Continuing a theme (coincidentally) from earlier this week: waiting. We don’t like waiting. Life is too short. We already sleep away about one-third of it. In the United States, people spend 112 hours (more than four days) per year waiting in line, and up until the COVID pandemic, a commuter spent an average of 38 hours waiting in traffic annually (reference.com). Many, if not most, of us can become pretty frustrated by the need to wait.
While many businesses have been built around the idea of minimal or no waiting, how often do the things that really matter in life come immediately?
The Parable of the New Shoes reflects some experiences I’ve had—not with soccer, but with waiting for something I really wanted. Something I prayed repeatedly over weeks, months, or years for and felt like it was a righteous desire. And I’m not talking about just one thing.
In the parable, Niall wants a specific pair of shoes for playing his favorite sport. He makes sure his mother knows exactly what he wants, and then he optimistically expects to receive it. After all, his mother loves him, right? And his birthday is coming up, right? How obvious could it be that he should get what he wants at the time he wants it?
However, his wise mother sees a little ways into the future. She knows that he’ll soon outgrow the shoes he asked for, and she finds out that there’s a better pair of shoes out there. In the meantime, she gives him a new jersey and shorts so that when he receives new shoes, he’ll have a completely new outfit. His mother knew what he needed, and it was better than what he had asked for. Niall just had to wait.
Here’s one example of when this principle has operated in my life.
When I was about to graduate from Utah State University, I interviewed for jobs in the technical communication field. A couple of prospects seemed promising, but they didn’t pan out. I ended up taking temp work and then getting a tech writer internship after a couple of months. Instead of a full-time job with benefits, I was earning an hourly wage with little indication that it would turn into something permanent. But I jumped in, grateful to now have a job for which my degree had prepared me.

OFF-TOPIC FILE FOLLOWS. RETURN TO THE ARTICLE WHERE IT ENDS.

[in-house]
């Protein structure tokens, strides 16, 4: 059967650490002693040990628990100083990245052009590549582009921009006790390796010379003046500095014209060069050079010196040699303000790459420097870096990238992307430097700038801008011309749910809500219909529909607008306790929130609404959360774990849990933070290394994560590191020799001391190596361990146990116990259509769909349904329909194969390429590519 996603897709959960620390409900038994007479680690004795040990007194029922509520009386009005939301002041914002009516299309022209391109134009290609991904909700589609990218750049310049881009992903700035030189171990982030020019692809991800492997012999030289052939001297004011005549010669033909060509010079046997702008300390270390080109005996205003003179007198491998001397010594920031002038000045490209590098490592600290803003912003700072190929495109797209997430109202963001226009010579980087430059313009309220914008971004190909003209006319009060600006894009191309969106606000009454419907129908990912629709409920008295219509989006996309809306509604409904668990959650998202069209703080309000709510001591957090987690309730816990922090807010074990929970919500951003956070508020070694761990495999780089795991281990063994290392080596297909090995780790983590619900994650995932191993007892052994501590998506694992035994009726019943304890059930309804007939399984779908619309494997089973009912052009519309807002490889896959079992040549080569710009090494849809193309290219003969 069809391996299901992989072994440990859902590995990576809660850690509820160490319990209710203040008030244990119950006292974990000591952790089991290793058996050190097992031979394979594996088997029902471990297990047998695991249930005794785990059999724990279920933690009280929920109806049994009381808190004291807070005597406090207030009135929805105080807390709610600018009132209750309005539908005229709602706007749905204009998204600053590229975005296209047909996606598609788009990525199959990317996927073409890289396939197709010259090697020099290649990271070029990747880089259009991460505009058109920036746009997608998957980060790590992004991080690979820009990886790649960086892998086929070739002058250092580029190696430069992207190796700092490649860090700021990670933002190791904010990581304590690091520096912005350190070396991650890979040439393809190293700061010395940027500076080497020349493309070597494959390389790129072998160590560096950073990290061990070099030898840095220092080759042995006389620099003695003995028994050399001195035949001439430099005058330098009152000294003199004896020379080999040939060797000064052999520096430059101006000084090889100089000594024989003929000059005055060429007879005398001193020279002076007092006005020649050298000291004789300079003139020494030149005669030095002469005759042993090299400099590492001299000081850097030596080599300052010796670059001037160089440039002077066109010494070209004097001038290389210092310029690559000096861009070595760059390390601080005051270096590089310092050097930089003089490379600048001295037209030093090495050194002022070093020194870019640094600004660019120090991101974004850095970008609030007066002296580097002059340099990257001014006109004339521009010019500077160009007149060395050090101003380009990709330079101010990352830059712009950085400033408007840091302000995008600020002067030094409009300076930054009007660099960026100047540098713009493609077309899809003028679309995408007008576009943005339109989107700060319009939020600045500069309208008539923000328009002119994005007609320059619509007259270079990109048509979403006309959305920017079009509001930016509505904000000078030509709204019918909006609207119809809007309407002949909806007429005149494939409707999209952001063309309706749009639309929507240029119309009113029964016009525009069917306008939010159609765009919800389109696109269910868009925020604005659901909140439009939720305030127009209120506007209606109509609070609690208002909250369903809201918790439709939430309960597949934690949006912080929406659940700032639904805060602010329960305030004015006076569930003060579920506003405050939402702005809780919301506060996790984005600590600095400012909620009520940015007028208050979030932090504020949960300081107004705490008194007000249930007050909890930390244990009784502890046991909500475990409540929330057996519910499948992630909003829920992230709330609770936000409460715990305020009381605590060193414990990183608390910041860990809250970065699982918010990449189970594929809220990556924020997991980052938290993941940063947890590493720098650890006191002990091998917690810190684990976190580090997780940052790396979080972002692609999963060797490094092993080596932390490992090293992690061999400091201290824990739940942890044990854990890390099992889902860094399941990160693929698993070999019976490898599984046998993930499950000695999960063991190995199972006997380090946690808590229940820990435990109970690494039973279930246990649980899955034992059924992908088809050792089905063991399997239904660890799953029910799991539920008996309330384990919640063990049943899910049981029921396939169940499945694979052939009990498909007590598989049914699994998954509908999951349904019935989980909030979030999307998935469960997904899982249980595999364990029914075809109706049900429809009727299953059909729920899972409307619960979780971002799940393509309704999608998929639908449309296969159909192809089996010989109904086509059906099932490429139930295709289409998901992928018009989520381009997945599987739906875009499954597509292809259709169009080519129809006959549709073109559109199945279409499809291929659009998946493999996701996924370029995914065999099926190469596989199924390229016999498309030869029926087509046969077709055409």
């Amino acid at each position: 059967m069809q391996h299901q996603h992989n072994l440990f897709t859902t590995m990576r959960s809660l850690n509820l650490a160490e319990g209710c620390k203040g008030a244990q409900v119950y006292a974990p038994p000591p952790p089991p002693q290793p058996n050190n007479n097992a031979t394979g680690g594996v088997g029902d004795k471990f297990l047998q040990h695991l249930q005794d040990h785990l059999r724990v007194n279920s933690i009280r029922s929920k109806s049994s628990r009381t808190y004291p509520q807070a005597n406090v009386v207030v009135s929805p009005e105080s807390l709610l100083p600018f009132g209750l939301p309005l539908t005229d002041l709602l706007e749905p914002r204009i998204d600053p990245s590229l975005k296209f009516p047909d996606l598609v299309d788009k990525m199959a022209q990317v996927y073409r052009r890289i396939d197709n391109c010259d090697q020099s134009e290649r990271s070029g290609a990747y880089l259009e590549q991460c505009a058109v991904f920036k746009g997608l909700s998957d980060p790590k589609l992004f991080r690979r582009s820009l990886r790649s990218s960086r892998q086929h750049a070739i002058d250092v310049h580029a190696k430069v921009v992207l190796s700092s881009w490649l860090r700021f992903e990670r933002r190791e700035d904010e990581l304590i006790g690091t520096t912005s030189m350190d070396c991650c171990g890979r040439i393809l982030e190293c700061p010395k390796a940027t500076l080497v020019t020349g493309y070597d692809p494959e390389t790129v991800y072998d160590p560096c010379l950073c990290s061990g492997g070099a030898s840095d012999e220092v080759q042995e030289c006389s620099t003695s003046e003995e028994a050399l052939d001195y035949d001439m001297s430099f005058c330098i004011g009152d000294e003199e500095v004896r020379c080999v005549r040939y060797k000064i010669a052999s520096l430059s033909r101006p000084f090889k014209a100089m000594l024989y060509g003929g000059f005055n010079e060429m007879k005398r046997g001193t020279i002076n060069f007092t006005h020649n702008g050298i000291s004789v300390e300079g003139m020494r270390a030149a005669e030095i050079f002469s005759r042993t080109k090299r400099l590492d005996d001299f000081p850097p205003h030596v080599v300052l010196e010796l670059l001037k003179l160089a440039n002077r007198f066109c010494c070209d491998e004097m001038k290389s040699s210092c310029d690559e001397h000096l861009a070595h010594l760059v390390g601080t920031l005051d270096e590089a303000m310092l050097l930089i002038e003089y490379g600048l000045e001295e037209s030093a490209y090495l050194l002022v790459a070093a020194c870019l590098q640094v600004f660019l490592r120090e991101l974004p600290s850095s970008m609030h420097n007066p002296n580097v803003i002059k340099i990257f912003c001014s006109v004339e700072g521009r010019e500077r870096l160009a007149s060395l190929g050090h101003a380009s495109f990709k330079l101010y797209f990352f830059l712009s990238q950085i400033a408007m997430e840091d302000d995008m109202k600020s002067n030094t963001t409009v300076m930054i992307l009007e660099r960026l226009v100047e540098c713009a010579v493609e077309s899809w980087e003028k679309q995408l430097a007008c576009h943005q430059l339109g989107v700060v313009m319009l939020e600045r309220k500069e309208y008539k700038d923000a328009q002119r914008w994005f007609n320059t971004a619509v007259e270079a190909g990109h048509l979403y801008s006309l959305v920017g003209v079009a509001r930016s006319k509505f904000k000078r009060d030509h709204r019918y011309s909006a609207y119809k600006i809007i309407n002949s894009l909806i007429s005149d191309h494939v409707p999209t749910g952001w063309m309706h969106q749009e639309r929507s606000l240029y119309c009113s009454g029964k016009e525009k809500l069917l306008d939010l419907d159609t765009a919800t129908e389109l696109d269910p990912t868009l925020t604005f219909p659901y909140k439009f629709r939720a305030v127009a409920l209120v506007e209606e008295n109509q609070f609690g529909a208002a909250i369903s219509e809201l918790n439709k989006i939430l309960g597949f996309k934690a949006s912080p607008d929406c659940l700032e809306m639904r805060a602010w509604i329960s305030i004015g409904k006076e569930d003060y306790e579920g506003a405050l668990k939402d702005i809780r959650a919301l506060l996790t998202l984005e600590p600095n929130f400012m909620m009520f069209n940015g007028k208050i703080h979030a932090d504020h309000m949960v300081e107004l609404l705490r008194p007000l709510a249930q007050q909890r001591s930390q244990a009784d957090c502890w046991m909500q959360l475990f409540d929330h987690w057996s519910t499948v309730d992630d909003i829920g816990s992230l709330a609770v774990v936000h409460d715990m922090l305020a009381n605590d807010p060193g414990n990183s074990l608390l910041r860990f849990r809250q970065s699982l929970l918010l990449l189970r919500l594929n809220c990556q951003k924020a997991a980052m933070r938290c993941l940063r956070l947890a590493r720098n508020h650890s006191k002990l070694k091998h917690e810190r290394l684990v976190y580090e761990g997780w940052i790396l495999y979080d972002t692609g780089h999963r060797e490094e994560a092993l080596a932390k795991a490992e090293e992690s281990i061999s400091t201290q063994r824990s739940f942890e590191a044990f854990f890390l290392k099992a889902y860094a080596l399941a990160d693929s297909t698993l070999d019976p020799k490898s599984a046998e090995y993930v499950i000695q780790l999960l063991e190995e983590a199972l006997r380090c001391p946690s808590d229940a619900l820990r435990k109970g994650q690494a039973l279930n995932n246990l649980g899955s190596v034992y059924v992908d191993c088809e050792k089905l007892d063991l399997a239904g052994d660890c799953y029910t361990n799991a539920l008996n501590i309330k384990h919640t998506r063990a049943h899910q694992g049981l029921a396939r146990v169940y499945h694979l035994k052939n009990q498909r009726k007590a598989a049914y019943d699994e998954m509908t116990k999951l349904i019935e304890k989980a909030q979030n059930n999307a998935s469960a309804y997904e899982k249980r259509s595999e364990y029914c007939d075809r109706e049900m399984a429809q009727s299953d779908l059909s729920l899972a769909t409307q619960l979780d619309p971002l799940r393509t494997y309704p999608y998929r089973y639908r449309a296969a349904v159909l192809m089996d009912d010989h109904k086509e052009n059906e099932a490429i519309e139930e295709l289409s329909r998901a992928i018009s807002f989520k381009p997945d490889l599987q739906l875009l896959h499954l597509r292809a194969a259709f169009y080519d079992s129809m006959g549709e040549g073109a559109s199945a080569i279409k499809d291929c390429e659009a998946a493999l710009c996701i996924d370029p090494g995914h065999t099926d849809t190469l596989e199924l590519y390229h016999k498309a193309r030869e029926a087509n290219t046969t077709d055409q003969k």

About ten months later, my employer extended the opportunity to move into a contract position with higher pay and some benefits, a big step up. And a year after that, I became a full-time employee, and my situation has, for the most part, improved from there over the years. But when I was still an intern and trying to figure out what I was going to do when my internship ended, I applied for an editing and proofreading job in a different part of the organization. I wasn’t sure if I wanted the job, but it would be a marked improvement from an internship. About that time I visited the temple in my area and was praying about that job, and I received an answer that if I was extended it I could take it if I chose, but something better was coming. So I decided to wait for that better thing, and only a few weeks later, it came.
As human beings, we can be so shortsighted and get hung up on what we want in the short term. I don’t intend to say that we shouldn’t pray earnestly and explain our position to Heavenly Father on a particular topic and why we feel we need a particular thing. He wants us to use our intellect and think things through, and then to talk it over with Him as we would with any trusted advisor. But at the same time, we have the responsibility, after we have provided Him with our point of view, to allow His will to prevail by bringing our will in line with His. And many times, that means waiting for Him who governs the universe to align events for our good. I believe that what He wants for me is orders of magnitude better than what I in my limited vision want for myself.
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So true! The Lord’s will AND His timing are essential elements for the answers we seek. I am in the midst of my own waiting period. I want something very badly, and it seems to me that what I want could only be considered a good thing. But God knows me, and He knows the other people involved in my quest for a miracle. I believe He has the power to grant my desire. Jesus showed us limitless power over the elements and circumstances of our mortal bodies and the very elements that surround us. I don’t want anything as dramatic as raising the dead, and I know He can do it. But I wait. God knows my propinsity to squander His blessings. I can be like the children of Israel in the wilderness eating miraculous manna every day and complaining that it doesn’t taste like chicken. So, I keep waiting. And with the waiting comes heightened appreciation and deeper commitment. If God can’t trust me with a miracle in this life, I may have to wait for the resurrection. But one way or the other, I know God will not let me down, even while He lets me wait.
Thanks for sharing that, David. I hope that while you’re waiting and praying, you and your loved ones receive His peace.